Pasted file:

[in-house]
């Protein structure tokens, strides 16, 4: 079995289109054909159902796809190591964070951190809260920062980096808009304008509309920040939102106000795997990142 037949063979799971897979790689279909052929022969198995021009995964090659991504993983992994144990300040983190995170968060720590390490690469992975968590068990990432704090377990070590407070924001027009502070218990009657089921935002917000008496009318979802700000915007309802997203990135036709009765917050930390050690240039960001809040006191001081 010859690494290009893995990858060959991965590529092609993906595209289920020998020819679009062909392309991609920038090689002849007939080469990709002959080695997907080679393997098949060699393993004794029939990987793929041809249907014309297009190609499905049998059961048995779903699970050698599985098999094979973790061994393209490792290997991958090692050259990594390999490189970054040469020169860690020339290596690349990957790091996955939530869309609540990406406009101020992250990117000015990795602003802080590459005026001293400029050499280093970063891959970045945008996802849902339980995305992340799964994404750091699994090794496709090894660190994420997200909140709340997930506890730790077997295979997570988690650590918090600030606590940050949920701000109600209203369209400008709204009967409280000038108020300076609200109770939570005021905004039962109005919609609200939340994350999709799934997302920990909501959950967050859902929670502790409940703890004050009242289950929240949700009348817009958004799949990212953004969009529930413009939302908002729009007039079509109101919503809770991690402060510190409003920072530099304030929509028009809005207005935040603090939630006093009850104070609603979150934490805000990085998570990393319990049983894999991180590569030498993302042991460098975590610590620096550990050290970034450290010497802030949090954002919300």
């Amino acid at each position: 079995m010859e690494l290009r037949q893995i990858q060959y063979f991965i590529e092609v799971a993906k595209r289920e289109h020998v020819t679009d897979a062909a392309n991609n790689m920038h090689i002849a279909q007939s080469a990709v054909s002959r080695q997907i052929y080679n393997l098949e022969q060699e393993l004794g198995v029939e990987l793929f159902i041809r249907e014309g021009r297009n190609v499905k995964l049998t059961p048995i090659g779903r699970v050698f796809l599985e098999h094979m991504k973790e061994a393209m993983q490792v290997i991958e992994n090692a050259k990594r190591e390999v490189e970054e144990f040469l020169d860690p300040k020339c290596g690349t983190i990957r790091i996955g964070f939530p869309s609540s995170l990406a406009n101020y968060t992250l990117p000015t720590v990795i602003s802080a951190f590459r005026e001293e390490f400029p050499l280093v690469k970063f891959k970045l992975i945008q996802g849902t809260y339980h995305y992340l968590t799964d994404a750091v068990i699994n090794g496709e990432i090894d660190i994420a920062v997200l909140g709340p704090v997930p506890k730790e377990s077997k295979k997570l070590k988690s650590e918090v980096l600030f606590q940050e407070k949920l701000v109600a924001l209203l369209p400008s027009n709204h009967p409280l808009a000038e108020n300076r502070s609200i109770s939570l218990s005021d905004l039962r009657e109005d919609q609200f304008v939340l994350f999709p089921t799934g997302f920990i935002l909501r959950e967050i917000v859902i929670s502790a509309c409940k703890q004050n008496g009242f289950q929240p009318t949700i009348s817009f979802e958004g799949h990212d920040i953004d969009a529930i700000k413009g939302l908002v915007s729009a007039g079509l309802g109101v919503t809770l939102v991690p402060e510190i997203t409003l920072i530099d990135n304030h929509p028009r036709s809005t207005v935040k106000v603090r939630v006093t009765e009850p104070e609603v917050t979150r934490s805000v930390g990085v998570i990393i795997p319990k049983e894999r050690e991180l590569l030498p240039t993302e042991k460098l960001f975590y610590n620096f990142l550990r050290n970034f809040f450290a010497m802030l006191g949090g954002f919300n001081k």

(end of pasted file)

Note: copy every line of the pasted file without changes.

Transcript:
[in-house]
């Protein structure tokens, strides 16, 4: 079995289109054909159902796809190591964070951190809260920062980096808009304008509309920040939102106000795997990142 037949063979799971897979790689279909052929022969198995021009995964090659991504993983992994144990300040983190995170968060720590390490690469992975968590068990990432704090377990070590407070924001027009502070218990009657089921935002917000008496009318979802700000915007309802997203990135036709009765917050930390050690240039960001809040006191001081 010859690494290009893995990858060959991965590529092609993906595209289920020998020819679009062909392309991609920038090689002849007939080469990709002959080695997907080679393997098949060699393993004794029939990987793929041809249907014309297009190609499905049998059961048995779903699970050698599985098999094979973790061994393209490792290997991958090692050259990594390999490189970054040469020169860690020339290596690349990957790091996955939530869309609540990406406009101020992250990117000015990795602003802080590459005026001293400029050499280093970063891959970045945008996802849902339980995305992340799964994404750091699994090794496709090894660190994420997200909140709340997930506890730790077997295979997570988690650590918090600030606590940050949920701000109600209203369209400008709204009967409280000038108020300076609200109770939570005021905004039962109005919609609200939340994350999709799934997302920990909501959950967050859902929670502790409940703890004050009242289950929240949700009348817009958004799949990212953004969009529930413009939302908002729009007039079509109101919503809770991690402060510190409003920072530099304030929509028009809005207005935040603090939630006093009850104070609603979150934490805000990085998570990393319990049983894999991180590569030498993302042991460098975590610590620096550990050290970034450290010497802030949090954002919300």
């Amino acid at each position: 079995m010859e690494l290009r037949q893995i990858q060959y063979f991965i590529e092609v799971a993906k595209r289920e289109h020998v020819t679009d897979a062909a392309n991609n790689m920038h090689i002849a279909q007939s080469a990709v054909s002959r080695q997907i052929y080679n393997l098949e022969q060699e393993l004794g198995v029939e990987l793929f159902i041809r249907e014309g021009r297009n190609v499905k995964l049998t059961p048995i090659g779903r699970v050698f796809l599985e098999h094979m991504k973790e061994a393209m993983q490792v290997i991958e992994n090692a050259k990594r190591e390999v490189e970054e144990f040469l020169d860690p300040k020339c290596g690349t983190i990957r790091i996955g964070f939530p869309s609540s995170l990406a406009n101020y968060t992250l990117p000015t720590v990795i602003s802080a951190f590459r005026e001293e390490f400029p050499l280093v690469k970063f891959k970045l992975i945008q996802g849902t809260y339980h995305y992340l968590t799964d994404a750091v068990i699994n090794g496709e990432i090894d660190i994420a920062v997200l909140g709340p704090v997930p506890k730790e377990s077997k295979k997570l070590k988690s650590e918090v980096l600030f606590q940050e407070k949920l701000v109600a924001l209203l369209p400008s027009n709204h009967p409280l808009a000038e108020n300076r502070s609200i109770s939570l218990s005021d905004l039962r009657e109005d919609q609200f304008v939340l994350f999709p089921t799934g997302f920990i935002l909501r959950e967050i917000v859902i929670s502790a509309c409940k703890q004050n008496g009242f289950q929240p009318t949700i009348s817009f979802e958004g799949h990212d920040i953004d969009a529930i700000k413009g939302l908002v915007s729009a007039g079509l309802g109101v919503t809770l939102v991690p402060e510190i997203t409003l920072i530099d990135n304030h929509p028009r036709s809005t207005v935040k106000v603090r939630v006093t009765e009850p104070e609603v917050t979150r934490s805000v930390g990085v998570i990393i795997p319990k049983e894999r050690e991180l590569l030498p240039t993302e042991k460098l960001f975590y610590n620096f990142l550990r050290n970034f809040f450290a010497m802030l006191g949090g954002f919300n001081k």